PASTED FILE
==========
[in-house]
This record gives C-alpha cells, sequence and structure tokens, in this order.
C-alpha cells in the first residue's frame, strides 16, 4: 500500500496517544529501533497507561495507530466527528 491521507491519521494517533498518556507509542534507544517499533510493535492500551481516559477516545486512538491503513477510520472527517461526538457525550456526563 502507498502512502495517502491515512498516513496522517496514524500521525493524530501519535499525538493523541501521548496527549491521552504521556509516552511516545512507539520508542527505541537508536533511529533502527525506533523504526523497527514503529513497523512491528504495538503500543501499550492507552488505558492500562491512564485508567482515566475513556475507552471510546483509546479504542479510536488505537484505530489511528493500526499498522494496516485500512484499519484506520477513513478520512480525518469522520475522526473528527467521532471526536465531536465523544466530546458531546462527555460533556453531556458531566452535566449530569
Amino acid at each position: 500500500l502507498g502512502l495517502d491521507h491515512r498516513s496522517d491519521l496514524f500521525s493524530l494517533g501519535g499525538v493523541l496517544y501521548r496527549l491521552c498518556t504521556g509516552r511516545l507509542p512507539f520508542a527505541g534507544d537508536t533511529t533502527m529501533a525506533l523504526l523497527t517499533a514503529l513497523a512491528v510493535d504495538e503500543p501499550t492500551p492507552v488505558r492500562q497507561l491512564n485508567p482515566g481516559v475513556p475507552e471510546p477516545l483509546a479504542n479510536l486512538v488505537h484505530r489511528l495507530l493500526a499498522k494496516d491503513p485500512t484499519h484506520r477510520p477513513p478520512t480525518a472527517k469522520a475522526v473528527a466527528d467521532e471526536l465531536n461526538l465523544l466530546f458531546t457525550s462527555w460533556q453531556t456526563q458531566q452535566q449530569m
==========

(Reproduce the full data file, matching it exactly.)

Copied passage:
[in-house]
This record gives C-alpha cells, sequence and structure tokens, in this order.
C-alpha cells in the first residue's frame, strides 16, 4: 500500500496517544529501533497507561495507530466527528 491521507491519521494517533498518556507509542534507544517499533510493535492500551481516559477516545486512538491503513477510520472527517461526538457525550456526563 502507498502512502495517502491515512498516513496522517496514524500521525493524530501519535499525538493523541501521548496527549491521552504521556509516552511516545512507539520508542527505541537508536533511529533502527525506533523504526523497527514503529513497523512491528504495538503500543501499550492507552488505558492500562491512564485508567482515566475513556475507552471510546483509546479504542479510536488505537484505530489511528493500526499498522494496516485500512484499519484506520477513513478520512480525518469522520475522526473528527467521532471526536465531536465523544466530546458531546462527555460533556453531556458531566452535566449530569
Amino acid at each position: 500500500l502507498g502512502l495517502d491521507h491515512r498516513s496522517d491519521l496514524f500521525s493524530l494517533g501519535g499525538v493523541l496517544y501521548r496527549l491521552c498518556t504521556g509516552r511516545l507509542p512507539f520508542a527505541g534507544d537508536t533511529t533502527m529501533a525506533l523504526l523497527t517499533a514503529l513497523a512491528v510493535d504495538e503500543p501499550t492500551p492507552v488505558r492500562q497507561l491512564n485508567p482515566g481516559v475513556p475507552e471510546p477516545l483509546a479504542n479510536l486512538v488505537h484505530r489511528l495507530l493500526a499498522k494496516d491503513p485500512t484499519h484506520r477510520p477513513p478520512t480525518a472527517k469522520a475522526v473528527a466527528d467521532e471526536l465531536n461526538l465523544l466530546f458531546t457525550s462527555w460533556q453531556t456526563q458531566q452535566q449530569m